Acknowledging Who We Aren’t


I finally got my hair cut–a long bob, which for me was a big change. It was inevitable with the massive amounts of hair I lost every time I showered or brushed my hair. So finally it had to be done. And I really, really like it.

This haircut got me thinking about my previous haircuts. I was talking with a friend about our tendency to believe that we will actually walk away from a salon with changed hair. You know what I mean; we expect that they can not only change the cut or color but also the texture, the amount of hair we have, and even our face shape. So when we bring the picture of the celebrity that we admire, we are shocked that we don’t look like her even with the same haircut.

This is one of the first times in my haircutting experience when I have been honest about the hair I have and used that to dictate my cut. So when she was finished cutting my hair, I was pleased with how it looked.

I recently finished Bittersweet. There’s an essay in Bittersweet where Shauna Niequist talks about how freeing it was to finally make a list of not only what she does do but also what she doesn’t do. Like Shauna, my inherent tendency is to have as my goal: Be better at everything.

It takes a lot of time for some of us to acknowledge the hair and face shape we have. It also takes time to feel comfortable with the personality and talents and interests that we have. For example, no matter how much I try, I generally don’t care to spend a lot of money and time on decorating. I love a beautiful home, but I don’t have an innate talent for creative decorating. I’ve always wished I did, but I just don’t. I’ll settle for clean and organized.

I mentioned in one of my faith story posts that I always wanted the perfect Christian family; I felt like there was something wrong with me because I didn’t have the legacy of faith or consistent family devotions. I had this picture in my head, and I was always trying to make my family measure up. But I eventually found freedom and insight in accepting my family and my story.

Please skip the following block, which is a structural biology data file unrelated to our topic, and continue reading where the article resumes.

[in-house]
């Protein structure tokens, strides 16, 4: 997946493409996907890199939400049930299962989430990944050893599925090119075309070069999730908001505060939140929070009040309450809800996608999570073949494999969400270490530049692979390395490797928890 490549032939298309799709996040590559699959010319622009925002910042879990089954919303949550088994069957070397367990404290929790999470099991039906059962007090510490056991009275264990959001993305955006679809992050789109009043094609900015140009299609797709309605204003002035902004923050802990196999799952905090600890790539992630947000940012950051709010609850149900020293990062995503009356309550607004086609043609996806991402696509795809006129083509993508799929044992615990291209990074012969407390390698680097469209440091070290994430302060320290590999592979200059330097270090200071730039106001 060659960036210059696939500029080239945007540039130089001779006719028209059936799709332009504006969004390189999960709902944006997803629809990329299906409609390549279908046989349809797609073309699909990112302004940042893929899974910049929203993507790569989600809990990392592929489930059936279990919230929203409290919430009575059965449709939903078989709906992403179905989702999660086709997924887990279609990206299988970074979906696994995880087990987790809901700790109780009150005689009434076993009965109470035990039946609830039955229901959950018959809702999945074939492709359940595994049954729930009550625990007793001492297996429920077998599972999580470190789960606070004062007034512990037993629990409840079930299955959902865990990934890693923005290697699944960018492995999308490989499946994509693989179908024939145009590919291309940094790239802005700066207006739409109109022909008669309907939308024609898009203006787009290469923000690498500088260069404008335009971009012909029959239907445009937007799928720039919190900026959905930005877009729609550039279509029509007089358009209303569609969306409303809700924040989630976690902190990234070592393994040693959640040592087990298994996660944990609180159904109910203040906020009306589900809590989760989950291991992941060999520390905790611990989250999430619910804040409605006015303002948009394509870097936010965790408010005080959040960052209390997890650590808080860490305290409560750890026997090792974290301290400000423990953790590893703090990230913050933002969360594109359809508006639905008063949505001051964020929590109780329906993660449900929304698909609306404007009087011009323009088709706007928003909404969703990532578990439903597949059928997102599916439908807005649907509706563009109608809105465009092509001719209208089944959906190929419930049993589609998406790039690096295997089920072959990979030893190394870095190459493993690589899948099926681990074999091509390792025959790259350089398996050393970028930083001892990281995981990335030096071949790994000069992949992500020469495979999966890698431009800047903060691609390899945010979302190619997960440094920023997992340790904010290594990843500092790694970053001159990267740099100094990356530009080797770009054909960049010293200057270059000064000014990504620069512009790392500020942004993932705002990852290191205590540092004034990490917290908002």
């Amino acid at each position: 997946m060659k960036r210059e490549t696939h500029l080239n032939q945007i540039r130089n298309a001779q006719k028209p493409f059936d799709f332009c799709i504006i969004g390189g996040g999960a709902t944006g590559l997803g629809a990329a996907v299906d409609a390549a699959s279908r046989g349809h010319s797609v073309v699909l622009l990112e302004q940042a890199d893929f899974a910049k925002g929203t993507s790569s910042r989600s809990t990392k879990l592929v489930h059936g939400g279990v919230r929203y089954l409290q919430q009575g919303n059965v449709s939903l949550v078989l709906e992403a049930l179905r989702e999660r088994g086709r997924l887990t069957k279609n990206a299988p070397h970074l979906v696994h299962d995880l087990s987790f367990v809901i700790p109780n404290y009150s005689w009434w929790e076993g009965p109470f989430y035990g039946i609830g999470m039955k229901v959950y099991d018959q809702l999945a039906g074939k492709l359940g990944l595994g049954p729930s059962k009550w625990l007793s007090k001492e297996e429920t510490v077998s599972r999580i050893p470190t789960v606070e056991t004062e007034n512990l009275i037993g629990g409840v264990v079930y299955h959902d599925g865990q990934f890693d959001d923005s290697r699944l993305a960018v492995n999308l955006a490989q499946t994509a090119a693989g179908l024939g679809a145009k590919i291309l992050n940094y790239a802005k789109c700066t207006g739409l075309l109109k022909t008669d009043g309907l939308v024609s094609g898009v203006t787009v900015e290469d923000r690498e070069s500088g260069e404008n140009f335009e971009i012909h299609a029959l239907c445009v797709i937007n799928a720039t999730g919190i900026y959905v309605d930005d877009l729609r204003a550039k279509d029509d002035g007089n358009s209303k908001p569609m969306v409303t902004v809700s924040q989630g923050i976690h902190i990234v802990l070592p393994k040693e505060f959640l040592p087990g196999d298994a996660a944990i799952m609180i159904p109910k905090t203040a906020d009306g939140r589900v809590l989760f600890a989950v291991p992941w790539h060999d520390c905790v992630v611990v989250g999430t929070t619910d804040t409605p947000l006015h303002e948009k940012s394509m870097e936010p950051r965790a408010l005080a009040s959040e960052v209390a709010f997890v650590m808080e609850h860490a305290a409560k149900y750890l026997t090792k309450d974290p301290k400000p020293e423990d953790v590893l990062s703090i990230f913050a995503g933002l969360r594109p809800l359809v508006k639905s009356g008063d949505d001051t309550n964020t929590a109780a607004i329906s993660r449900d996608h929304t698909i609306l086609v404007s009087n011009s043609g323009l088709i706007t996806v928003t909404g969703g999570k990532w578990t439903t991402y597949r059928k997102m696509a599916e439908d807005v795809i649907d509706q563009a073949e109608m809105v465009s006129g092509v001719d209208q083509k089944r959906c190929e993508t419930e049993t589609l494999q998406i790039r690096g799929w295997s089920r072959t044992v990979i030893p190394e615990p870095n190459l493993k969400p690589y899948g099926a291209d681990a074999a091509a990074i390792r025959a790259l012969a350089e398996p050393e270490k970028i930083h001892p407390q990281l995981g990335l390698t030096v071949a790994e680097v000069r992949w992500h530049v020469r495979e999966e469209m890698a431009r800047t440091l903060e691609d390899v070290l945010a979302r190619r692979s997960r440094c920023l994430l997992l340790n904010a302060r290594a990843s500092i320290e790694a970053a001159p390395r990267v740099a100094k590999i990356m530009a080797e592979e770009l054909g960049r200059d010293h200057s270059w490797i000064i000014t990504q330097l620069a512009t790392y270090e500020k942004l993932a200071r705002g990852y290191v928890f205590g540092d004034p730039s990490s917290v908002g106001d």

This has been very important in determining my goals and vision. I have a picture in my head of who I think I am, but it often doesn’t line up with what I really care about. I can’t have celebrity-looking hair and also be free to just wash it and go. I can’t have a perfectly clean house at all times and also be the patient mother and wife I want to be. And when I’m honest, I’m not the neat freak I always thought I was; I am okay with occasional clutter and chaos.

This is why it’s important to not only think through what we want in a year (what we are saying “yes” to) but also what we don’t want (what we are saying “no” to). And the things on the “no” list might not be inherently bad things. For example, I am saying “no” to things that make me feel stressed which includes too many days out of the house and trying to make an over-the-top meal every time we have company. I’m okay with more days at home and tasty but simple company recipes (like this one!).

I didn’t want to give up this vision I had of myself with long hair; I didn’t want “mom hair.”  But I’m finding so many benefits (and so much freedom) in having short hair. The same is true as I think through what I don’t do, who I am not, and what I am saying “no” to in this season.


One thought on “Acknowledging Who We Aren’t

  1. Pingback: Making Clothes as a Way to Teach Healthy Body Image (Post 1) | Pilgrim Sandals

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